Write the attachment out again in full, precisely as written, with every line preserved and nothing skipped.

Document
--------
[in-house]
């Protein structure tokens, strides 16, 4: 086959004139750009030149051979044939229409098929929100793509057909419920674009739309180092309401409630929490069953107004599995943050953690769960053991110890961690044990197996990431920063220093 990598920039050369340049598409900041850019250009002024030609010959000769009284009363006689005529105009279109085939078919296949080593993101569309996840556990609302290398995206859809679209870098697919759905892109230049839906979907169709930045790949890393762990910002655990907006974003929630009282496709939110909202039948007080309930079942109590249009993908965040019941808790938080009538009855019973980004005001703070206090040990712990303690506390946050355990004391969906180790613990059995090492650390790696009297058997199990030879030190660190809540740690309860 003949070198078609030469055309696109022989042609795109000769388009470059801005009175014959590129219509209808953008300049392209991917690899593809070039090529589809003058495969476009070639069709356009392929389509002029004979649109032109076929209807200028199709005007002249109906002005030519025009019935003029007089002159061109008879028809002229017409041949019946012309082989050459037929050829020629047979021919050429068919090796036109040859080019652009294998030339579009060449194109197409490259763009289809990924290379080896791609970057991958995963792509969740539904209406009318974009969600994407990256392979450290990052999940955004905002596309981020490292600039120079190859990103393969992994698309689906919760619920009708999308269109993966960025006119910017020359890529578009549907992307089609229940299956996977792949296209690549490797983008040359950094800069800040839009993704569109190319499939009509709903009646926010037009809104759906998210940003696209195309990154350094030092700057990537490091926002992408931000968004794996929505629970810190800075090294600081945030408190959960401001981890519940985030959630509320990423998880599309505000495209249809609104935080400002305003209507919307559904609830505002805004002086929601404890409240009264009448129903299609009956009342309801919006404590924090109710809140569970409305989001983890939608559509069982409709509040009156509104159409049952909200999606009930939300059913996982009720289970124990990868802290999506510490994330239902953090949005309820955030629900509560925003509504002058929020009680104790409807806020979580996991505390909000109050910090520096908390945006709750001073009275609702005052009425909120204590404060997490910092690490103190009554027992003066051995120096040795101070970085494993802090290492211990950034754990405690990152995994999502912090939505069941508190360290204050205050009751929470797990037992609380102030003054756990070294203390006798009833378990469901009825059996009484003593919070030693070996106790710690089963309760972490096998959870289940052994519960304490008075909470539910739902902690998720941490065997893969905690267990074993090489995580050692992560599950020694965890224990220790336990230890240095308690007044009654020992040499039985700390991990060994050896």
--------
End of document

[in-house]
């Protein structure tokens, strides 16, 4: 086959004139750009030149051979044939229409098929929100793509057909419920674009739309180092309401409630929490069953107004599995943050953690769960053991110890961690044990197996990431920063220093 990598920039050369340049598409900041850019250009002024030609010959000769009284009363006689005529105009279109085939078919296949080593993101569309996840556990609302290398995206859809679209870098697919759905892109230049839906979907169709930045790949890393762990910002655990907006974003929630009282496709939110909202039948007080309930079942109590249009993908965040019941808790938080009538009855019973980004005001703070206090040990712990303690506390946050355990004391969906180790613990059995090492650390790696009297058997199990030879030190660190809540740690309860 003949070198078609030469055309696109022989042609795109000769388009470059801005009175014959590129219509209808953008300049392209991917690899593809070039090529589809003058495969476009070639069709356009392929389509002029004979649109032109076929209807200028199709005007002249109906002005030519025009019935003029007089002159061109008879028809002229017409041949019946012309082989050459037929050829020629047979021919050429068919090796036109040859080019652009294998030339579009060449194109197409490259763009289809990924290379080896791609970057991958995963792509969740539904209406009318974009969600994407990256392979450290990052999940955004905002596309981020490292600039120079190859990103393969992994698309689906919760619920009708999308269109993966960025006119910017020359890529578009549907992307089609229940299956996977792949296209690549490797983008040359950094800069800040839009993704569109190319499939009509709903009646926010037009809104759906998210940003696209195309990154350094030092700057990537490091926002992408931000968004794996929505629970810190800075090294600081945030408190959960401001981890519940985030959630509320990423998880599309505000495209249809609104935080400002305003209507919307559904609830505002805004002086929601404890409240009264009448129903299609009956009342309801919006404590924090109710809140569970409305989001983890939608559509069982409709509040009156509104159409049952909200999606009930939300059913996982009720289970124990990868802290999506510490994330239902953090949005309820955030629900509560925003509504002058929020009680104790409807806020979580996991505390909000109050910090520096908390945006709750001073009275609702005052009425909120204590404060997490910092690490103190009554027992003066051995120096040795101070970085494993802090290492211990950034754990405690990152995994999502912090939505069941508190360290204050205050009751929470797990037992609380102030003054756990070294203390006798009833378990469901009825059996009484003593919070030693070996106790710690089963309760972490096998959870289940052994519960304490008075909470539910739902902690998720941490065997893969905690267990074993090489995580050692992560599950020694965890224990220790336990230890240095308690007044009654020992040499039985700390991990060994050896």